SPH reported a 44 per cent drop in third-quarter net profit to S$26.2 million from S$46.9 million a year ago as the media business stayed challenged amid falling print advertisement and circulation revenue.


Singapore’s economy grows just 0.1% in Q2, lowest in decade and worse than expected (The Business Times)

Singapore’s economy performed worse than expected in the second quarter, slowing again after hitting its lowest rate since the global financial crisis in the first three months of this year. MTI pegged Singapore’s economic growth at 0.1 per cent in the second quarter of this year, well below analysts’ expectations of 1.1 per cent. This is the lowest growth since the economy contracted by 1.2 per cent in the second quarter of 2009 during the Great Recession.

On a quarter-on-quarter seasonally-adjusted annualised basis, the economy shrank by 3.4 per cent, after posting growth of 3.8 per cent in the preceding three months.

Economists said the latest figures showed weakness across key sectors, with all contracting from the first quarter of the year. Manufacturing shrank 6 per cent from the previous quarter, while construction contracted by 7.6 per cent and services by 1.5 per cent.


One in 3 adults doesn’t invest: OCBC survey (The Straits Times)

One in three working adults in Singapore does not invest or find ways to grow his money, a survey showed. Women, especially, regard investing as a form of gambling.

Many Singaporeans are also poorly equipped for financial emergencies, and are far from ready to enjoy their retirement. The survey found that only 42% have saved enough for an emergency, and just half would be able to stretch their savings to last them six months – the average time taken to find a job.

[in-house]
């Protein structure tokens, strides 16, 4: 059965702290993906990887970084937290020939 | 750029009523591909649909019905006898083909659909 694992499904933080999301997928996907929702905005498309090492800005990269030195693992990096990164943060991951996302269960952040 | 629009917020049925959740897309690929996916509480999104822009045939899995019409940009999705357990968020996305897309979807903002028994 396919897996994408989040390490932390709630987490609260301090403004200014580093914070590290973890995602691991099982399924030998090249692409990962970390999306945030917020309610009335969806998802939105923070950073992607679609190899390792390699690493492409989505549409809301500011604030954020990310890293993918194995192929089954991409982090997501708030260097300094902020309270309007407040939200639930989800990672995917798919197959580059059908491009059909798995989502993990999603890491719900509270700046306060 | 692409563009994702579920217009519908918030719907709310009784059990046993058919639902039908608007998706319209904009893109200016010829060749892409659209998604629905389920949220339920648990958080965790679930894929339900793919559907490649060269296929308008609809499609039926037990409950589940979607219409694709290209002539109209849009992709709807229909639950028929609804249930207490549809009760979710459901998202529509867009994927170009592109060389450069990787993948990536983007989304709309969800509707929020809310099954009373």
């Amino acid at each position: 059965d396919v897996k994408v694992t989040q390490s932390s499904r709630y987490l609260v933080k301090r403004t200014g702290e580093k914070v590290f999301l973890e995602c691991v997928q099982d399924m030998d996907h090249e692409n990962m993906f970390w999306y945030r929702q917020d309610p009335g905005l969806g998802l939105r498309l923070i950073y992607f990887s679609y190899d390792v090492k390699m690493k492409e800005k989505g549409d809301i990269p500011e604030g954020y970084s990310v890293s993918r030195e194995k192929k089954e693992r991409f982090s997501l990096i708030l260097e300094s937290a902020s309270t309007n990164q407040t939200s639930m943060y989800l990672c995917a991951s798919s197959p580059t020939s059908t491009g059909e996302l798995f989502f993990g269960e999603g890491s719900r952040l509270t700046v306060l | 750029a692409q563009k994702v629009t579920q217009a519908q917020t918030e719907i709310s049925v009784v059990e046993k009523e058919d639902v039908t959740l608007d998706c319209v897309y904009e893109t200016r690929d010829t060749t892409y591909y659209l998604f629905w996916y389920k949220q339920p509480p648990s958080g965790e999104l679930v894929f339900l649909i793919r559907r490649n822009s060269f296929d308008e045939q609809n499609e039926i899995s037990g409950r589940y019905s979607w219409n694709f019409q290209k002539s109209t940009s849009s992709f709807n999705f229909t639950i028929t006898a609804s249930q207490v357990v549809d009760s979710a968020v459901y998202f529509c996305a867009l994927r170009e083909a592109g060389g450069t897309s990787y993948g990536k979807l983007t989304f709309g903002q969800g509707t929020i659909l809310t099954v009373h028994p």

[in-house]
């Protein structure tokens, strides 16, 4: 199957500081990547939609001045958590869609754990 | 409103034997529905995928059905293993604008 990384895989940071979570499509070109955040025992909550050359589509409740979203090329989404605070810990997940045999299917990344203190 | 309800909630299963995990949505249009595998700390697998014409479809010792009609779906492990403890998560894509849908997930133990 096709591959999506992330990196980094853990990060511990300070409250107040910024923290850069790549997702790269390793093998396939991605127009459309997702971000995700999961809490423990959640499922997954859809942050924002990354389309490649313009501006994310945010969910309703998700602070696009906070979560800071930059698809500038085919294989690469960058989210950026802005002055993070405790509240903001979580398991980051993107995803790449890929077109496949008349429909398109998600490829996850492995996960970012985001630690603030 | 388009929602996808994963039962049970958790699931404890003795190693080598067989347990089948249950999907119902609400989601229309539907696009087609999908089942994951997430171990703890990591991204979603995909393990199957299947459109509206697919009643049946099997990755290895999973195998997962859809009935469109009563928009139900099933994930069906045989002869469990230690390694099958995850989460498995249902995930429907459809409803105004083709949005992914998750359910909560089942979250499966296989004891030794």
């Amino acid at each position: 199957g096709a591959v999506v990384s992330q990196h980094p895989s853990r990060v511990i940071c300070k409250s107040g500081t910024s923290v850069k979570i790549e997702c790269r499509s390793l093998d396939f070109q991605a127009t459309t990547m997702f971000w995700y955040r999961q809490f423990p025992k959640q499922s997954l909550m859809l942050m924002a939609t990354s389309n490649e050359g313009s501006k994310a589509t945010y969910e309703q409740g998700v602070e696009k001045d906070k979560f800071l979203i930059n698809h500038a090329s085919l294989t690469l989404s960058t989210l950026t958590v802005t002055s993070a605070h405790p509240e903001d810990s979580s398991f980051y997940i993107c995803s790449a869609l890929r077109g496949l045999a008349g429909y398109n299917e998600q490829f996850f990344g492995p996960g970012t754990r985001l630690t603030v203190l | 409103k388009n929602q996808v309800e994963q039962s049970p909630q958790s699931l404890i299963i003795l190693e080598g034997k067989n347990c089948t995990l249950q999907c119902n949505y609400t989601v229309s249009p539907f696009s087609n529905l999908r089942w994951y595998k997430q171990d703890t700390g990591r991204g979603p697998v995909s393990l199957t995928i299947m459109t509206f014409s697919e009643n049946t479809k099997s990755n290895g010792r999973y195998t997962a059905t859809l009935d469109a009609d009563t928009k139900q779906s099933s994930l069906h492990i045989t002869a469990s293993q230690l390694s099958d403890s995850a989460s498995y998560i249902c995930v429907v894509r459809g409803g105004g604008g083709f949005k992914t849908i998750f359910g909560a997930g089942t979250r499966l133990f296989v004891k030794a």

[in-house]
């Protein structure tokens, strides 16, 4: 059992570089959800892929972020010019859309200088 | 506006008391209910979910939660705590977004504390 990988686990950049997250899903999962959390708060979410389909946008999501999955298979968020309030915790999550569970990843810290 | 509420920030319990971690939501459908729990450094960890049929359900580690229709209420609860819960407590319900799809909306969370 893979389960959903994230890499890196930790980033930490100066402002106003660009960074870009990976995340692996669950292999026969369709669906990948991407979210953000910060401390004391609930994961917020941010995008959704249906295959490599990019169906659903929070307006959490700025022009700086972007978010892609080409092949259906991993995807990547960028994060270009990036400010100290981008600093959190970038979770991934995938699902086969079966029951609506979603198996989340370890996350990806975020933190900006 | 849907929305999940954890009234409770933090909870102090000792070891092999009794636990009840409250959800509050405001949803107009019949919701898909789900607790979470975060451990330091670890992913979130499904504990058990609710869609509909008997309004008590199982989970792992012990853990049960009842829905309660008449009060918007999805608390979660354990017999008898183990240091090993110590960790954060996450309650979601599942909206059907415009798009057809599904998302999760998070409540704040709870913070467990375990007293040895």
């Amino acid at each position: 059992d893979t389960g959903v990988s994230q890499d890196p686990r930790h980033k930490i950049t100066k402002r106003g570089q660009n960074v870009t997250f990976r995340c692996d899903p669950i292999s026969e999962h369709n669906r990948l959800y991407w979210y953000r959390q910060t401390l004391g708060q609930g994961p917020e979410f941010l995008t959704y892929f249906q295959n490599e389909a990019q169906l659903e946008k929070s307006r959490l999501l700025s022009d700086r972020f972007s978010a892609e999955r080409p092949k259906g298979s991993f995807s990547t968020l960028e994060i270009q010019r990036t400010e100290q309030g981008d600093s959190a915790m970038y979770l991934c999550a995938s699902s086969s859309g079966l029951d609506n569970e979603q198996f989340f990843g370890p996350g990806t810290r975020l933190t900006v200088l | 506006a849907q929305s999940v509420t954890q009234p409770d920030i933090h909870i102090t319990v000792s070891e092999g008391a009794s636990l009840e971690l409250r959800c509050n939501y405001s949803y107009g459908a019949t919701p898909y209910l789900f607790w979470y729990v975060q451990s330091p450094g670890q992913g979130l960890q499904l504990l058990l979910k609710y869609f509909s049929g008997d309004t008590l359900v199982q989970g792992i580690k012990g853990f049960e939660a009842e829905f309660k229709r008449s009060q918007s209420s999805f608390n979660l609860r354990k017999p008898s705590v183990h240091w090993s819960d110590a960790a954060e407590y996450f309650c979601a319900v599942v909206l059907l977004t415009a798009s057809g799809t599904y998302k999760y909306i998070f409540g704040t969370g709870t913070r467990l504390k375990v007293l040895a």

More than 70% of respondents were not on track with their retirement plans. And 65% were behind in accumulating enough funds to maintain their lifestyle after retirement.

These are among the key findings released yesterday from OCBC’s inaugural Financial Wellness Index, which surveyed 2,000 working adults aged 21 to 65 here.


Sembcorp Marine shares jump 7.9% in heavy trading, sparking SGX query (The Straits Times)

Shares of Sembcorp Marine  surged amid active trading on Wednesday afternoon (July 17), drawing a query from the bourse operator. The counter had hovered within the $1.41-1.42 range for most of Wednesday, before climbing to $1.495 shortly after 4pm with almost 6 million shares traded.

It reached an intra-day high of $1.53 minutes before the market closed, and ended trading at $1.51, up 7.86 per cent or 11 cents. A total of 21.3 million shares worth $31.76 million changed hands during the day, making it one of the most heavily traded securities on the Singapore bourse.

SGX flagged “unusual price movements” in SembMarine’s shares in a letter at around 4.37pm on Wednesday. SembMarine said it was unaware of any information not previously announced concerning the company which might explain the trading activity.


What to do when your adult children keep borrowing money from you (LiveMint)

There are two kinds of cases. In one situation, the child has a low income and is unable to make ends meet. In the second situation, the young adult is earning a reasonable sum of money to take care of their expenses. They may borrow money from their parents once in 3-6 months, whenever there is case of excessive spending.

You can offer a helping hand, not money. Parents should encourage their children to save. Next, you can help them with investments. Though you may be willing to take care of your child, it is important that they be able to take care of themselves on their own.